Books in the Marion Orser Reading room at Huron Unversity College. 

If you enjoy getting your readings from OWL directly, start reading up on copyright law in Canada. Western’s copyright librarian, Tom Adam, is warning that this November changes may be coming to copyright law that could impact how learning material can be used in class.

The Canadian Copyright Act (CCA) is up for statutory review this year, and its contents are being re-evaluated. According to Adam’s reports, nothing is off the table — not even the educational fair dealing provisions introduced in 2013. He stresses, however, that while these changes are possible and likely to be discussed, amendments to the educational laws seem unlikely.

“Typically, as long as a dealing is fair for an educational purpose, we don’t have to seek explicit copyright clearance in order to do things like reproduce a chapter from a book,” Adam says. “Or we aren’t required right now to get explicit clearance to use an article from a journal as supplementary reading and upload it into [OWL].”

However, if educational fair dealing protection measures to be struck down, this may no longer be the case.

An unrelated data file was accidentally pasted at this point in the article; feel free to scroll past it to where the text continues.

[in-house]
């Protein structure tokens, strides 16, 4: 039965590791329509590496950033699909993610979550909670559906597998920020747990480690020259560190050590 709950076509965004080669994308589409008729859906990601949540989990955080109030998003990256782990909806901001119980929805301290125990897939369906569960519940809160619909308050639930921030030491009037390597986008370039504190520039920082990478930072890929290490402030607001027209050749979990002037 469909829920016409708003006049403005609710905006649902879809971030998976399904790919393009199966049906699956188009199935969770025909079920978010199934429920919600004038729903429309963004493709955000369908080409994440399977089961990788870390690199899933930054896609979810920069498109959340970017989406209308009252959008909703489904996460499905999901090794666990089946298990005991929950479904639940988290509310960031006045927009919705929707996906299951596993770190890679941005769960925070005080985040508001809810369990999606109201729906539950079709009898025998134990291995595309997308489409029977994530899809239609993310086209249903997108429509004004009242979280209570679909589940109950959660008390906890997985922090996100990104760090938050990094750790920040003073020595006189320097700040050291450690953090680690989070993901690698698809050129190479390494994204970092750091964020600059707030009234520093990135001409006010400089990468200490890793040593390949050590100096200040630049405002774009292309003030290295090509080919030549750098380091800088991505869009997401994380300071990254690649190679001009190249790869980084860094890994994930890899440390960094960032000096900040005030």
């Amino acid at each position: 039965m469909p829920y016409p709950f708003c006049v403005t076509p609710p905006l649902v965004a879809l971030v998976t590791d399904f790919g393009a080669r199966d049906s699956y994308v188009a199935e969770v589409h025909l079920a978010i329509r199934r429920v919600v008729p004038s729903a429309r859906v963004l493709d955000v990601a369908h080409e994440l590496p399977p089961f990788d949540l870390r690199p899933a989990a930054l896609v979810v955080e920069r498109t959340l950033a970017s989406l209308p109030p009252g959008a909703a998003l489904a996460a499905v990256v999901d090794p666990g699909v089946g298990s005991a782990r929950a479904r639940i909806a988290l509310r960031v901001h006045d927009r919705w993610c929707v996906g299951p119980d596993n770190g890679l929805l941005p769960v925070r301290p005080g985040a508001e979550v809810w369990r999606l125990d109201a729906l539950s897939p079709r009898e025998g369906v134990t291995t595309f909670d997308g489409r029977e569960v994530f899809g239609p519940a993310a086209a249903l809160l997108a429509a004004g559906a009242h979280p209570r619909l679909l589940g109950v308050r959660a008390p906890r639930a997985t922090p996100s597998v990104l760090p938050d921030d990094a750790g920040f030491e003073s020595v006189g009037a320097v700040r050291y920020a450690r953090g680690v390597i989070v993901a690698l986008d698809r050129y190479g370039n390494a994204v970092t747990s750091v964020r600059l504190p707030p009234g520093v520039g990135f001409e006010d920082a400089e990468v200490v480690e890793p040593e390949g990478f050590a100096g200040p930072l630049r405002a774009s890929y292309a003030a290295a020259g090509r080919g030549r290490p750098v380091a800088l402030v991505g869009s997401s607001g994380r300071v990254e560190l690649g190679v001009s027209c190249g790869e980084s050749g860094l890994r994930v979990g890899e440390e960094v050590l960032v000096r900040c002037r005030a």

If the government chooses to rescind such fair use measures — as many copyright holders, says Adam, are pressuring the government to do — then professors may not be able to use copyrighted works for teaching purposes without paying copyright holders. This means less readings available on OWL, and less textbook excerpts available for classes.

“Everything is up for grabs, essentially,” Adam explained. “There is the potential that [the sections of the act pertaining to education] could be reopened in November.”

Because OWL is locked to students only, anything uploaded there is effectively protected for education, Adam said. However, if these changes to the CCA pass, these protections could suddenly disappear.

The measures date to 2004, where the Canadian Supreme Court determined the bounds of fair dealing in educational use. In the case of CCH Canadian Ltd v Law Society of Upper Canada, the court determined that using and reproducing copyrighted works for research purposes was protected use under copyright law. Since then, the protections have only expanded, enshrined in the CCA. 

However, as Adam reminds us, these protections were hard won and there are many who would seek to end them. Students and faculty alike should keep an eye towards the trend of the statutory review as November approaches.


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